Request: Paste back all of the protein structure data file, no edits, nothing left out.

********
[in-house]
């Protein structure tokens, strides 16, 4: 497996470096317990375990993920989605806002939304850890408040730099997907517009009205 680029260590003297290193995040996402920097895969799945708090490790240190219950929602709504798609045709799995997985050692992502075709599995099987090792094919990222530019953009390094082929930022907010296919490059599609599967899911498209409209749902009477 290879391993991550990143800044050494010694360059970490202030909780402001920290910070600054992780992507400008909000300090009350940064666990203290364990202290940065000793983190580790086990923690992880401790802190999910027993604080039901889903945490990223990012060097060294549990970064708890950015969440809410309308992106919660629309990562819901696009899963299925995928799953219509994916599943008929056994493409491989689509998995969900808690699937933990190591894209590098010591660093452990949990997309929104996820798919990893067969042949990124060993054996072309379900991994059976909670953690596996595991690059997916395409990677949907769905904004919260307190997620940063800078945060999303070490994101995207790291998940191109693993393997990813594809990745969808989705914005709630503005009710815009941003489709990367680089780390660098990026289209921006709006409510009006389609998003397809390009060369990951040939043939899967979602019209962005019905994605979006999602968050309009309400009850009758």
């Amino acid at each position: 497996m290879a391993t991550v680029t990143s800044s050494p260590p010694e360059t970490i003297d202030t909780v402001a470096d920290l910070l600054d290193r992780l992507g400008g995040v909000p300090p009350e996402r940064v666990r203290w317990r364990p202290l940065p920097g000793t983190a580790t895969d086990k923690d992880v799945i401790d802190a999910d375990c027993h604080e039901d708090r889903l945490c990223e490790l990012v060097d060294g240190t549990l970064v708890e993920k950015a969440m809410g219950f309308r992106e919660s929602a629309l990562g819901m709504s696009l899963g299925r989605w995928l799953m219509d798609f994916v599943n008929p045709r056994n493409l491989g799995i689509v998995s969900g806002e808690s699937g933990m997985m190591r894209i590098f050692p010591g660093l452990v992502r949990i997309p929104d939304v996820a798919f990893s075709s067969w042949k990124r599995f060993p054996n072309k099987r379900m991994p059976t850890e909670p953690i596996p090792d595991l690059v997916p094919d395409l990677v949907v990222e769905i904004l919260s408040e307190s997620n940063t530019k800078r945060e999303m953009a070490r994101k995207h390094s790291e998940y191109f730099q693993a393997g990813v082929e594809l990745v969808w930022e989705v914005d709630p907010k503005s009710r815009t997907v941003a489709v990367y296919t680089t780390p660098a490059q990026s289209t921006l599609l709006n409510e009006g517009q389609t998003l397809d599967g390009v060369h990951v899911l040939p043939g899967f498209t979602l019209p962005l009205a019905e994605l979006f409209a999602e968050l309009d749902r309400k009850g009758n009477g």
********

[in-house]
């Protein structure tokens, strides 16, 4: 497996470096317990375990993920989605806002939304850890408040730099997907517009009205 680029260590003297290193995040996402920097895969799945708090490790240190219950929602709504798609045709799995997985050692992502075709599995099987090792094919990222530019953009390094082929930022907010296919490059599609599967899911498209409209749902009477 290879391993991550990143800044050494010694360059970490202030909780402001920290910070600054992780992507400008909000300090009350940064666990203290364990202290940065000793983190580790086990923690992880401790802190999910027993604080039901889903945490990223990012060097060294549990970064708890950015969440809410309308992106919660629309990562819901696009899963299925995928799953219509994916599943008929056994493409491989689509998995969900808690699937933990190591894209590098010591660093452990949990997309929104996820798919990893067969042949990124060993054996072309379900991994059976909670953690596996595991690059997916395409990677949907769905904004919260307190997620940063800078945060999303070490994101995207790291998940191109693993393997990813594809990745969808989705914005709630503005009710815009941003489709990367680089780390660098990026289209921006709006409510009006389609998003397809390009060369990951040939043939899967979602019209962005019905994605979006999602968050309009309400009850009758």
């Amino acid at each position: 497996m290879a391993t991550v680029t990143s800044s050494p260590p010694e360059t970490i003297d202030t909780v402001a470096d920290l910070l600054d290193r992780l992507g400008g995040v909000p300090p009350e996402r940064v666990r203290w317990r364990p202290l940065p920097g000793t983190a580790t895969d086990k923690d992880v799945i401790d802190a999910d375990c027993h604080e039901d708090r889903l945490c990223e490790l990012v060097d060294g240190t549990l970064v708890e993920k950015a969440m809410g219950f309308r992106e919660s929602a629309l990562g819901m709504s696009l899963g299925r989605w995928l799953m219509d798609f994916v599943n008929p045709r056994n493409l491989g799995i689509v998995s969900g806002e808690s699937g933990m997985m190591r894209i590098f050692p010591g660093l452990v992502r949990i997309p929104d939304v996820a798919f990893s075709s067969w042949k990124r599995f060993p054996n072309k099987r379900m991994p059976t850890e909670p953690i596996p090792d595991l690059v997916p094919d395409l990677v949907v990222e769905i904004l919260s408040e307190s997620n940063t530019k800078r945060e999303m953009a070490r994101k995207h390094s790291e998940y191109f730099q693993a393997g990813v082929e594809l990745v969808w930022e989705v914005d709630p907010k503005s009710r815009t997907v941003a489709v990367y296919t680089t780390p660098a490059q990026s289209t921006l599609l709006n409510e009006g517009q389609t998003l397809d599967g390009v060369h990951v899911l040939p043939g899967f498209t979602l019209p962005l009205a019905e994605l979006f409209a999602e968050l309009d749902r309400k009850g009758n009477g």